Lincoln Riley at USC wouldn’t have happened without Clay Helton

A year ago, on that same second Saturday night of the college football season, I sat down to write a column demanding that a very nice man lose his job.

Looking back, the shocking thing was that I didn’t feel bad or hesitant while I was writing it. Clay Helton had plenty of time to prove to his ridiculously patient bosses that he was the right man to run USC football, and when the Trojans were embarrassed at the Stanford Coliseum, it was clear that his presence on the sideline was only going to lead to more unnecessary pain for legions of USC fans and alums.

Saturday night, after the Trojans easily managed the same Cardinal team in Palo Alto 41-28, I feel even better about it. USC is 2-0 and is on course to be ranked among the top eight teams in the nation. Lincoln Riley, the program’s new head coach, is a young offensive savant with a ruthless attitude about winning. When I called about the Helton job, I never could have predicted that USC athletic director Mike Bohn would be able to lure Riley away from Oklahoma, but he’s exactly the type of guy. coach who is expected to lead one of America’s most prestigious programs. It will be worth every penny spent.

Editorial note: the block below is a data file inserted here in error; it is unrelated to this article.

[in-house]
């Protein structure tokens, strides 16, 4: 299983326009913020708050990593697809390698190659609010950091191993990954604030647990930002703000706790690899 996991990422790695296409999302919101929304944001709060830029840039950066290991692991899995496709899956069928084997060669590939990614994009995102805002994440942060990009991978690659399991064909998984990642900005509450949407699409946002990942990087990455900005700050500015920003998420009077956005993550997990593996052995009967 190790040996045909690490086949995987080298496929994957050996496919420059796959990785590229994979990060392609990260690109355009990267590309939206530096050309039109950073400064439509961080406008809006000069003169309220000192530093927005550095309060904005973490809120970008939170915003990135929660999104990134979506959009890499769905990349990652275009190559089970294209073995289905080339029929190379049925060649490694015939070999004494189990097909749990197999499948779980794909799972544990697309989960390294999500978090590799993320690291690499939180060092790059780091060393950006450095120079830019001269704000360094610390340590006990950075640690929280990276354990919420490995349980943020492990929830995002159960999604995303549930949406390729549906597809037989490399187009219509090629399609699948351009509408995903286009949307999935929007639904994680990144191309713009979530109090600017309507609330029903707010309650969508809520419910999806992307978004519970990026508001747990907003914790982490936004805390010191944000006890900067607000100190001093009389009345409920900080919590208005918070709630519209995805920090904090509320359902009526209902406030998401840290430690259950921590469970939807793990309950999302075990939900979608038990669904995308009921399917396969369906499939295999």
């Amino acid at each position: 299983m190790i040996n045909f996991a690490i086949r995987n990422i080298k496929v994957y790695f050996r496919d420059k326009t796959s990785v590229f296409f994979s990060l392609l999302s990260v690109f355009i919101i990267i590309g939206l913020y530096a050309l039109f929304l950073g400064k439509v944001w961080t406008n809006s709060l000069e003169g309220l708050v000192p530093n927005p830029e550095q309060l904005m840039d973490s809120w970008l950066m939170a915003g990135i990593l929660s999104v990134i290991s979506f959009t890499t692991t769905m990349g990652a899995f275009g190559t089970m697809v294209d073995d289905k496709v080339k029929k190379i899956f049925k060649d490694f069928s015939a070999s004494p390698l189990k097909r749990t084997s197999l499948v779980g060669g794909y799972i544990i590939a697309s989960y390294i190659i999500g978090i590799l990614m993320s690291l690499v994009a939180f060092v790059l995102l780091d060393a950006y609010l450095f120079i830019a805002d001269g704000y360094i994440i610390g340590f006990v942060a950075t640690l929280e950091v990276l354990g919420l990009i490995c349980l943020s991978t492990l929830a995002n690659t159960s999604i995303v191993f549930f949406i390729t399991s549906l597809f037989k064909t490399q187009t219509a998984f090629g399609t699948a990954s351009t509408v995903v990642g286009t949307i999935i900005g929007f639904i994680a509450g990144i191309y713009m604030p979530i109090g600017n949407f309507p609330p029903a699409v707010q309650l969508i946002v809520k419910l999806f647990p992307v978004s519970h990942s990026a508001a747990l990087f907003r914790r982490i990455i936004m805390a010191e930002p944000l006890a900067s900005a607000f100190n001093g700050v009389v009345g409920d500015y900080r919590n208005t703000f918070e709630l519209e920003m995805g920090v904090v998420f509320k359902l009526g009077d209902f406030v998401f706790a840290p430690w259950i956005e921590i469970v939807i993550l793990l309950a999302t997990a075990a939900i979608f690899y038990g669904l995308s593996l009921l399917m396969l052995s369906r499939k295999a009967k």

So, I already felt pretty good, absolved of my non-existent guilt. And then, just as Riley and USC quarterback Caleb Williams were doing their celebratory postgame interviews on ABC, on another TV screen, I saw the Georgia Southern Eagles threatening to score. a game-winning touchdown against the former Nebraska at the venerable Memorial Stadium in Lincoln.

It was easy to laugh when Helton was picked up last November by the Statesboro, Georgia-based Sun Belt Conference school. I joked with friends that the nice folks there were about to find out about the “Statesboro Blues,” a reference to the Allman Brothers band’s song title. But, joking aside, Helton, who grew up in Florida and Texas and played college football at Auburn, seemed culturally better suited for a spunky Five-Eyes program nestled in the heart of the South. Granted, he had plenty of head coaching experience to draw on, for better or worse.

On Saturday night, Helton coached the Eagles to their biggest victory ever, 45-42 over Nebraska. His quarterback, Kyle Vantrease, a red-haired transfer from Buffalo nicknamed the “Ginger General”, crossed the goal line for the winning score, bringing the final stake in Scott Frost’s tortured tenure as coach. -leader of the Cornhuskers.

Nebraska will unleash its fanbase soon enough, and the Husker faithful can only hope and pray that their athletic director and president will do as well in the months to come as Bohn and Carol Folt figured out how to entice Riley to leave something behind. good for something that could be even bigger.

USC coach Lincoln Riley watches the Trojans from the sidelines in a 41-28 win over Stanford on Saturday.

(Godofredo A. Vasquez/Associated Press)

A year ago, it would have been hard to imagine that Clay Helton’s coaching prowess would have gotten another coach fired. It also would have seemed impossible that USC, recovering from an ugly 4-8 campaign and just two games into a promising new era, would be discussed by ESPN analyst Kirk Herbstreit as a legitimate semi-final contender. college football playoffs.